[mpls] Review of draft-rosen-mpls-rfc3107bis

"Adrian Farrel" <adrian@olddog.co.uk> Tue, 02 August 2016 16:30 UTC

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From: "Adrian Farrel" <adrian@olddog.co.uk>
To: <draft-rosen-mpls-rfc3107bis.all@ietf.org>, <mpls-chairs@ietf.org>
Date: Tue, 2 Aug 2016 17:30:33 +0100
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Subject: [mpls] Review of draft-rosen-mpls-rfc3107bis
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I have done a review of draft-rosen-mpls-rfc3107bis on behalf of the MPLS Review
Team.  

The draft is a candidate for WG adoption and is targeted at obsoleting RFC 3107.

The work proposes a number of clarifications and fixes to RFC 3107 intended to
resolve interoperability issues, and removes an optional feature that does not
appear to have been implemented.

I think that the WG should pounce on this document, adopt it at once, and move
it rapidly to RFC status. It is a classic case of something that can and should
be moved ahead without delay.

There are a few minor things that should be resolved before publication as an
RFC. I do not believe these changes need to be made before adoption.

Thanks,
Adrian

- - - - -

Issues


I think the current text of Section 1 ("Introduction") is really good material
and should be retained. But I don't think it is the right text for an
Introduction
recalling that the document is supposed to stand in its own right without having
to read 3107.

I suggest....

1. Introduction

   This document specifies encodings and procedures for using BGP to
   indicate that a particular router has bound either a single MPLS
   label or a sequence of MPLS labels (organized as a contiguous part of
   an MPLS label stack) ([RFC3031], [RFC3032]) to a particular address
   prefix.  This is done by sending a BGP UPDATE message with its
   Network Layer Reachability Information field set to contain both the 
   prefix and the MPLS labels, and with its Next Hop field identifying 
   the node at which said prefix is bound to said labels.  Each such
   UPDATE also advertises a path to the specified prefix, via the 
   specified next hop.

   This document replaces and obsoletes [RFC3107].  It defines a new BGP
   Capability to be used when binding a sequence of labels to a prefix;
   by using this Capability, the interoperability problems alluded to
   above can be avoided.  This document also removes the unimplemented
   "Advertising Multiple Routes to a Destination" feature, while
   specifying how to use [ADD-PATHS] to provide the same functionality.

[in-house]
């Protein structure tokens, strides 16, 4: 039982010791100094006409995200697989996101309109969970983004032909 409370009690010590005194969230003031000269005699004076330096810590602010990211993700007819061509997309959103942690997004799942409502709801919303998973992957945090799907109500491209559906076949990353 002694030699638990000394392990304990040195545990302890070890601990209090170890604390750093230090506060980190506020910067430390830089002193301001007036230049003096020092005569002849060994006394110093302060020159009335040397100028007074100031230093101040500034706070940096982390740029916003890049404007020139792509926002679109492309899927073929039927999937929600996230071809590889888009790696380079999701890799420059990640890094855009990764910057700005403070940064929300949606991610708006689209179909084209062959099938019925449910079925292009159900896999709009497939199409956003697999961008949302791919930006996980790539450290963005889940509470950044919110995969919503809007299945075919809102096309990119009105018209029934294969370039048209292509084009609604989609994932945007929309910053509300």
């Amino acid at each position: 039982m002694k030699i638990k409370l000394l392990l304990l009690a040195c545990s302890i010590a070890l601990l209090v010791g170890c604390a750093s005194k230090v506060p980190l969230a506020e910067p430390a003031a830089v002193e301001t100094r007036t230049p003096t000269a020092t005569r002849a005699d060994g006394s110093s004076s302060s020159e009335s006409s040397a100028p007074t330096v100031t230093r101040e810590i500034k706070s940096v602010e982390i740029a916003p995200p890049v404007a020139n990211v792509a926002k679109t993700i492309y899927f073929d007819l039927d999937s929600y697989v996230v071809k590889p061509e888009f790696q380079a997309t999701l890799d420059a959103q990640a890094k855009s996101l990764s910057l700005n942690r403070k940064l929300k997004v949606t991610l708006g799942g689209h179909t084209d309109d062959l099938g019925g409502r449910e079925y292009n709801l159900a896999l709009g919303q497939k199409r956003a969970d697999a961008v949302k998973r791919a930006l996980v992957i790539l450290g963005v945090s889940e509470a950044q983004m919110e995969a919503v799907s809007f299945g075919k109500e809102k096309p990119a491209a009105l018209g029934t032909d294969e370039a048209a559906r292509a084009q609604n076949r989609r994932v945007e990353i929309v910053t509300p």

This document also addresses the issue of the how UPDATEs that bind
   labels to a given prefix interact with UPDATEs that advertise paths
   to that prefix but do not bind labels to it.  However, for backwards
   compatibility, it declares most of these interactions to be matters
   of local policy.

   It is believed that implementations that conform to this document 
   will interoperate correctly with existing deployed implementations
   of [RFC3107].

1.1. Changes from RFC 3107

   This document obsoletes RFC 3107 [RFC3107] that previously specified
   this function.

   Although there are many implementations and deployments of RFC 3107,
   there are a number of issues with that document that have impeded
   interoperability in the past, and may potentially impede
   interoperability in the future.

   This document updates the text of RFC 3107 to address the following
   issues:

    .... and then include the bullet list from the existing text

1.2. Terminology

   The key words "MUST", "MUST NOT", "REQUIRED", "SHALL", "SHALL NOT",
   "SHOULD", "SHOULD NOT", "RECOMMENDED", "NOT RECOMMENDED", "MAY", and
   "OPTIONAL" in this document are to be interpreted as described in
   [RFC2119].

---

There are then too many (i.e., GT.0) references to 3107 in the rest of
the document. Again, the intention is that the document replaces 3107
and stands alone, so backward references to the obsoleted specification
should not exist except in the preamble (above).

I suggest moving such references to the bullet list in 1.1 together
with a description of the problem addressed, and then leaving the 
remaining text as a stand-alone description of the function/process.

I see:
2.1
2.2 twice
2.4 twice

---

Nits

The use of the first person plural in Section 8 sounds a little regal.

idnits shows that a few references have moved on.